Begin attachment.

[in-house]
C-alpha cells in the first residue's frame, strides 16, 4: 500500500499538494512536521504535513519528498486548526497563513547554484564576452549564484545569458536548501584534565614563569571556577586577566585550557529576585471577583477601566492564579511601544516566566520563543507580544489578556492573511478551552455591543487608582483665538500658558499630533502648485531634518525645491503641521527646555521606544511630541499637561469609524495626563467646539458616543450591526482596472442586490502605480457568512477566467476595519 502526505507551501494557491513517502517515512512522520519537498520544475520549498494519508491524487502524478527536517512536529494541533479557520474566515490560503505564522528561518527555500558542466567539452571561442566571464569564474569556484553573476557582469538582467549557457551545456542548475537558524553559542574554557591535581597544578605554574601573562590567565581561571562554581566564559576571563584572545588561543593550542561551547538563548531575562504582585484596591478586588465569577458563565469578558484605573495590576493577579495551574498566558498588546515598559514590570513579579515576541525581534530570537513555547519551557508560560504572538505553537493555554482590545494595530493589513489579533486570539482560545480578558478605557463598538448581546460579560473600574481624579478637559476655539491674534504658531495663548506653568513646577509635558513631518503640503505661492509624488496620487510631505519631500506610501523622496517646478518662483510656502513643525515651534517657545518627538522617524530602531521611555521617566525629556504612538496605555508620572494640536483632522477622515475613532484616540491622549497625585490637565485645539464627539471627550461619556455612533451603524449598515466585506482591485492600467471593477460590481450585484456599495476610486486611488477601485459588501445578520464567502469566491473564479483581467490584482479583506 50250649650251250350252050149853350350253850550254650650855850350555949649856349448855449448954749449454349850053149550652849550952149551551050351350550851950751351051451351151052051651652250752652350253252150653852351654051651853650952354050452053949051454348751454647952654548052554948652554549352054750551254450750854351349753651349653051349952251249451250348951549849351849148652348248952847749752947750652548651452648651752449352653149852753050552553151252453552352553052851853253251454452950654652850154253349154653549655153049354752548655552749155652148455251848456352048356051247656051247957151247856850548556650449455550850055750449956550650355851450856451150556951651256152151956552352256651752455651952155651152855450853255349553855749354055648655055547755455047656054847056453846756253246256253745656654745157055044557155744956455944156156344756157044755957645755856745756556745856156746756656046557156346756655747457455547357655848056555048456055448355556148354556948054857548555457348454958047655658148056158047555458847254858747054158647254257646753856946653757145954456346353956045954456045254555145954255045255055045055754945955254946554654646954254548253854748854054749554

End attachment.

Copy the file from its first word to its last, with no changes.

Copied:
[in-house]
C-alpha cells in the first residue's frame, strides 16, 4: 500500500499538494512536521504535513519528498486548526497563513547554484564576452549564484545569458536548501584534565614563569571556577586577566585550557529576585471577583477601566492564579511601544516566566520563543507580544489578556492573511478551552455591543487608582483665538500658558499630533502648485531634518525645491503641521527646555521606544511630541499637561469609524495626563467646539458616543450591526482596472442586490502605480457568512477566467476595519 502526505507551501494557491513517502517515512512522520519537498520544475520549498494519508491524487502524478527536517512536529494541533479557520474566515490560503505564522528561518527555500558542466567539452571561442566571464569564474569556484553573476557582469538582467549557457551545456542548475537558524553559542574554557591535581597544578605554574601573562590567565581561571562554581566564559576571563584572545588561543593550542561551547538563548531575562504582585484596591478586588465569577458563565469578558484605573495590576493577579495551574498566558498588546515598559514590570513579579515576541525581534530570537513555547519551557508560560504572538505553537493555554482590545494595530493589513489579533486570539482560545480578558478605557463598538448581546460579560473600574481624579478637559476655539491674534504658531495663548506653568513646577509635558513631518503640503505661492509624488496620487510631505519631500506610501523622496517646478518662483510656502513643525515651534517657545518627538522617524530602531521611555521617566525629556504612538496605555508620572494640536483632522477622515475613532484616540491622549497625585490637565485645539464627539471627550461619556455612533451603524449598515466585506482591485492600467471593477460590481450585484456599495476610486486611488477601485459588501445578520464567502469566491473564479483581467490584482479583506 50250649650251250350252050149853350350253850550254650650855850350555949649856349448855449448954749449454349850053149550652849550952149551551050351350550851950751351051451351151052051651652250752652350253252150653852351654051651853650952354050452053949051454348751454647952654548052554948652554549352054750551254450750854351349753651349653051349952251249451250348951549849351849148652348248952847749752947750652548651452648651752449352653149852753050552553151252453552352553052851853253251454452950654652850154253349154653549655153049354752548655552749155652148455251848456352048356051247656051247957151247856850548556650449455550850055750449956550650355851450856451150556951651256152151956552352256651752455651952155651152855450853255349553855749354055648655055547755455047656054847056453846756253246256253745656654745157055044557155744956455944156156344756157044755957645755856745756556745856156746756656046557156346756655747457455547357655848056555048456055448355556148354556948054857548555457348454958047655658148056158047555458847254858747054158647254257646753856946653757145954456346353956045954456045254555145954255045255055045055754945955254946554654646954254548253854748854054749554